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If we have a file that needs to change on a device that is monitoring with a tool like Qualys File Integrity monitoring. Either on Windows or using auditd on linux, how do we temporarily put some sort of "force field" around files or in some other way convince FIM that the changes were legitimate?

Patching and routine changes against tangentially related devices are spamming our queue with all sorts of invalid alerts. Patching occurs during maintenance windows and if FIM scanning took place during the maintenance windows it would be OK. Also, sometimes you don't want to squash alerts for an entire device just to prevent one known alert (this might be a bigger question, but I only mean it with respect to file integrity monitoring) - it's a bigger security risk and annoyance to stop alerts on a device than it is to intentionally generate alerts (think routine changes like editing /etc/hosts file or postfix relay db - these are not necessarily risky to the point that they need a freeze on ALL alerting for a device, just particular alerts).

So what I want to know is, how do security engineers usually allow changes to be made to filesystems occasionally, while not allowing arbitrary exceptions to be abused and still pick up illegitimate changes?

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    This appears to be a question that only Qualys can answer.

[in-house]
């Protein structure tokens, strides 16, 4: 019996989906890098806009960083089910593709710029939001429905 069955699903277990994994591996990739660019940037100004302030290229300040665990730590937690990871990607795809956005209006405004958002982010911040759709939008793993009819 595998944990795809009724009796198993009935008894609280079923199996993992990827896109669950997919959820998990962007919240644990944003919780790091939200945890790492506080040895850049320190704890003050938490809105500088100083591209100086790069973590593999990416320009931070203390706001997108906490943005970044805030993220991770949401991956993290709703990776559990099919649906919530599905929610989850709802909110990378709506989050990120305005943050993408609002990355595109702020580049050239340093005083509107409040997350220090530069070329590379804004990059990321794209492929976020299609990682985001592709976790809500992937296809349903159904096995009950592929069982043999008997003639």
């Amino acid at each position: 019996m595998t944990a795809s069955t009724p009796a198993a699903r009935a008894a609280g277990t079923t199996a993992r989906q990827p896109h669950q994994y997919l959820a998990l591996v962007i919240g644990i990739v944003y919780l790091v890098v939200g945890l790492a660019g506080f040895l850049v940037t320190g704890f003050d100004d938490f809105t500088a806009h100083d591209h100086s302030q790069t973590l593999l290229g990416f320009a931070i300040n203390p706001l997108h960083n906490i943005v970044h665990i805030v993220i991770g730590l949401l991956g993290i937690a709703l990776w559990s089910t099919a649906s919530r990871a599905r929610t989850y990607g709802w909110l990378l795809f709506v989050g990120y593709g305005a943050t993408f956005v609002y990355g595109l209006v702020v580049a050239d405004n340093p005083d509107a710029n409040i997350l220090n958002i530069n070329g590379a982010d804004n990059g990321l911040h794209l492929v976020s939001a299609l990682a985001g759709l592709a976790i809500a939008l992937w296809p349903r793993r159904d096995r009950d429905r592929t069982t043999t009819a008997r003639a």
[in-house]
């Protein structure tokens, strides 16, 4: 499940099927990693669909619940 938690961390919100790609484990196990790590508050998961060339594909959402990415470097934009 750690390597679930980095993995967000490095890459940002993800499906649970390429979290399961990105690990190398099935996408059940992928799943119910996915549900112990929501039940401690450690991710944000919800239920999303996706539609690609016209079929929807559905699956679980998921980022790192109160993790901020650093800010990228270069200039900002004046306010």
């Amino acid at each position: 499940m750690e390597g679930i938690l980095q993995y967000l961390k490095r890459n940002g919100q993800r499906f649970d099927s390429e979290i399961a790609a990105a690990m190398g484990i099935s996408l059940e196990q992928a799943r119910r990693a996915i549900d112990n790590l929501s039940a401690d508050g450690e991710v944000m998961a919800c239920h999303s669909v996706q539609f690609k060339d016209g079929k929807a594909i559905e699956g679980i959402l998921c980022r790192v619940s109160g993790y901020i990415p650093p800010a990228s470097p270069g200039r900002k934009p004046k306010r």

– schroeder
    May 11 at 20:50
  • I'll make it clear I'm asking in a general sense. The idea of file integrity monitoring should have solved this. I certainly can thing of seventeen ways to do this if I rolled my own FIM solution. May 11 at 21:09
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    Scheduled exceptions during maintenance windows for patching.
    – schroeder
    May 11 at 21:45
  • @schroeder OK - that's where it gets qualys specific, qualys checks every four hours, we try to keep maintenance windows down to 2 hours. But if that's the best method oh well. May 11 at 21:49
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    This question is inherently FIM tool specific. Each product will have their own methods.
    – schroeder
    May 12 at 8:34

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